The BUG (backlight-uplight-glare) method determines a light fixture’s probability of producing light pollution. Project managers should use the BUG ratings to gauge exactly how their light fixtures will perform in relation to metrics of light pollution-- including light trespass, skyglow or high angle brightness control. Find all the ratings for backlight, uplight and glare in the Illuminating Engineering Society’s addendum.

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Calculation Method

The calculation method requires that project teams do not exceed the following vertical illuminances at each lighting boundary, or the perimeter of each lighting zone within the project border line.

Note: Calculation points can be a maximum of 5 feet (1.5 meters) apart. For more details on how the calculation method works, consult the LEED v4 for Neighborhood Development.

Exterior Requirements

●     The light measurement characteristics of each luminaire when placed in the same position and sitting in the same manner that is described in the project design.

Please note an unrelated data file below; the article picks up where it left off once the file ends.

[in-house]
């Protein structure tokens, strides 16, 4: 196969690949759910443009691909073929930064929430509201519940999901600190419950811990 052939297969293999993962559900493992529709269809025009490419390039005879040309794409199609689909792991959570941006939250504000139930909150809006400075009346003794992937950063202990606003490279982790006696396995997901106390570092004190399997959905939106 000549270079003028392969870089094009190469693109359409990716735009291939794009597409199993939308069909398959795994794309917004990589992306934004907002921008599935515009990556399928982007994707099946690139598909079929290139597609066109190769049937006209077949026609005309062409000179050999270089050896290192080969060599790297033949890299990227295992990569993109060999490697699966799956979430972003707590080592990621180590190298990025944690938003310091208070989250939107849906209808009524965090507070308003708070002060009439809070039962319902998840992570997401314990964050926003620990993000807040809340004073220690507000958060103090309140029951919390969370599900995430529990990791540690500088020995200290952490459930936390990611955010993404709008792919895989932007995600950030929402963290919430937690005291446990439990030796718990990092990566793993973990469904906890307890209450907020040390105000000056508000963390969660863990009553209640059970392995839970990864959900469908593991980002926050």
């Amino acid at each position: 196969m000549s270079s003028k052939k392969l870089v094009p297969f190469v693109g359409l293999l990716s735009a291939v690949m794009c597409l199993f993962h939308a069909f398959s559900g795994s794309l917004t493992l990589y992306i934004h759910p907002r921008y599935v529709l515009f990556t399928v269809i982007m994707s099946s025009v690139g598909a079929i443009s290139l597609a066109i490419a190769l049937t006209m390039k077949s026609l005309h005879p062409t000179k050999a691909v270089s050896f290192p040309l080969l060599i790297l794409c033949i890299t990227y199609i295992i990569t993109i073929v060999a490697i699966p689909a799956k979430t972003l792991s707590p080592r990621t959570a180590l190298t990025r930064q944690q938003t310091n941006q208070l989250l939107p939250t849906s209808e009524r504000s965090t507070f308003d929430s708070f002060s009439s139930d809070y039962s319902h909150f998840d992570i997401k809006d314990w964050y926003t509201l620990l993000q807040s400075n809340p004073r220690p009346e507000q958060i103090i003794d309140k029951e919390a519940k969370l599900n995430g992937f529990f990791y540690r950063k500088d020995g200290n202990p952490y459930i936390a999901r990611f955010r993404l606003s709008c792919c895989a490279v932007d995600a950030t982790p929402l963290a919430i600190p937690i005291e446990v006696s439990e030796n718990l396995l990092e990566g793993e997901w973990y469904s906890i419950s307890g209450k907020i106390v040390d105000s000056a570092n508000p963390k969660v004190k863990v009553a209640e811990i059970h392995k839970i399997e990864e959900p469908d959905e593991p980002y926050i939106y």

●     The lighting zone of the project property (at the time construction begins). Select a lighting zone that best explains the building project’s lighting situation as defined by the MLO User Guide. Classify the project under one lighting zone.

For indoor signs that illuminate outside, the luminance cannot exceed 200 cd/m2 (nits) during nighttime hours and 2000 cd/m2 (nits) during daytime hours.

Some outdoor lighting classifies as an exception and does not have to fulfill the credit requirements, as long as it is separate from all nonexempt lighting. For specifics on what type of lighting is exempt, consult the LEED BD+C reference guide.